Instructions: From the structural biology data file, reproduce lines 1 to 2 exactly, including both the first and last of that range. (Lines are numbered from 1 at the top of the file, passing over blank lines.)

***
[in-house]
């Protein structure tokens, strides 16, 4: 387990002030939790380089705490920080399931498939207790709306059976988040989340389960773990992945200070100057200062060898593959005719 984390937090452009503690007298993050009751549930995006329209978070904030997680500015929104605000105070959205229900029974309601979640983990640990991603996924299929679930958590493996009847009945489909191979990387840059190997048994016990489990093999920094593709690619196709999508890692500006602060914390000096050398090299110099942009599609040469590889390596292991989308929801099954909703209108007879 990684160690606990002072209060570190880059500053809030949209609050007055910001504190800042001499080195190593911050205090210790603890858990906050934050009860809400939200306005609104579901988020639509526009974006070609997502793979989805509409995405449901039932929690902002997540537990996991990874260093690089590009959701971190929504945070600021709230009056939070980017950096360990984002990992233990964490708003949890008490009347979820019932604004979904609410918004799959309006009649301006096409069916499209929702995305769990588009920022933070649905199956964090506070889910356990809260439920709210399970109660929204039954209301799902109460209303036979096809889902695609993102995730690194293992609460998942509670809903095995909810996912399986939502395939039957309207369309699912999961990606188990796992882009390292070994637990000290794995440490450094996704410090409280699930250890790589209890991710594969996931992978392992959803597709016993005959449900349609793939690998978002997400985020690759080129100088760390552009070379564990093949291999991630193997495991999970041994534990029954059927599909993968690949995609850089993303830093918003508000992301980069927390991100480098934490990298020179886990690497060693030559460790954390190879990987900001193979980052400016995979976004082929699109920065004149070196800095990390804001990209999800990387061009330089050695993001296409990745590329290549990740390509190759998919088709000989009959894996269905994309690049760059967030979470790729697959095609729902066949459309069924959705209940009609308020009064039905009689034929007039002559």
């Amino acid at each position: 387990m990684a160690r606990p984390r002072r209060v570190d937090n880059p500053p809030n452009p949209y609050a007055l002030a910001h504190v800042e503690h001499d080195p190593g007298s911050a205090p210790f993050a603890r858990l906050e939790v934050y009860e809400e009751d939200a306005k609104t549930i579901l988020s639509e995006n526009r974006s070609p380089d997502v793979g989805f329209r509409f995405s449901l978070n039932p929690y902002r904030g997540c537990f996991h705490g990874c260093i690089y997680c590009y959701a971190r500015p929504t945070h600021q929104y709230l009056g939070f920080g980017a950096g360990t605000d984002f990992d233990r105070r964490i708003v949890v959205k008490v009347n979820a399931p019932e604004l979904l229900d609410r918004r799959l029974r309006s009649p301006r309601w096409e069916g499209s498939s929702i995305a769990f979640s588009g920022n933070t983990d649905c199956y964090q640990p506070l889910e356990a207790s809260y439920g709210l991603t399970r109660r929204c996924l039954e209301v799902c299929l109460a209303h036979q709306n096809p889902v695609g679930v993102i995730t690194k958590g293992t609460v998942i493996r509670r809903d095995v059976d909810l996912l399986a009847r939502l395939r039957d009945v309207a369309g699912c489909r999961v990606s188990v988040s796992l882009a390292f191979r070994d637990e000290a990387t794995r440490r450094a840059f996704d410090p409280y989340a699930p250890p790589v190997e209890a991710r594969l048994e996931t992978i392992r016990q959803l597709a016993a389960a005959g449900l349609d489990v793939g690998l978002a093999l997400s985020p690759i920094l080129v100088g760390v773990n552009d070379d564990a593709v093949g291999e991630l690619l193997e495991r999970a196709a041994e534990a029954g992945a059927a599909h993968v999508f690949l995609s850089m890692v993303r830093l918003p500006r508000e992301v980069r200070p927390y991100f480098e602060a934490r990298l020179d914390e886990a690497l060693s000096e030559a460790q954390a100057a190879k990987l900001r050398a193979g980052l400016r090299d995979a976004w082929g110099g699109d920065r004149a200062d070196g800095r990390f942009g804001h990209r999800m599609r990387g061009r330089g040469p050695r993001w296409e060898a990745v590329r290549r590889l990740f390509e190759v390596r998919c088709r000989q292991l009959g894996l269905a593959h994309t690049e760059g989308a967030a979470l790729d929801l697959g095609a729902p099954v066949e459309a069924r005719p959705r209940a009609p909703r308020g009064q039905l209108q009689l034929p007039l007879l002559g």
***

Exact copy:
[in-house]
């Protein structure tokens, strides 16, 4: 387990002030939790380089705490920080399931498939207790709306059976988040989340389960773990992945200070100057200062060898593959005719 984390937090452009503690007298993050009751549930995006329209978070904030997680500015929104605000105070959205229900029974309601979640983990640990991603996924299929679930958590493996009847009945489909191979990387840059190997048994016990489990093999920094593709690619196709999508890692500006602060914390000096050398090299110099942009599609040469590889390596292991989308929801099954909703209108007879 990684160690606990002072209060570190880059500053809030949209609050007055910001504190800042001499080195190593911050205090210790603890858990906050934050009860809400939200306005609104579901988020639509526009974006070609997502793979989805509409995405449901039932929690902002997540537990996991990874260093690089590009959701971190929504945070600021709230009056939070980017950096360990984002990992233990964490708003949890008490009347979820019932604004979904609410918004799959309006009649301006096409069916499209929702995305769990588009920022933070649905199956964090506070889910356990809260439920709210399970109660929204039954209301799902109460209303036979096809889902695609993102995730690194293992609460998942509670809903095995909810996912399986939502395939039957309207369309699912999961990606188990796992882009390292070994637990000290794995440490450094996704410090409280699930250890790589209890991710594969996931992978392992959803597709016993005959449900349609793939690998978002997400985020690759080129100088760390552009070379564990093949291999991630193997495991999970041994534990029954059927599909993968690949995609850089993303830093918003508000992301980069927390991100480098934490990298020179886990690497060693030559460790954390190879990987900001193979980052400016995979976004082929699109920065004149070196800095990390804001990209999800990387061009330089050695993001296409990745590329290549990740390509190759998919088709000989009959894996269905994309690049760059967030979470790729697959095609729902066949459309069924959705209940009609308020009064039905009689034929007039002559």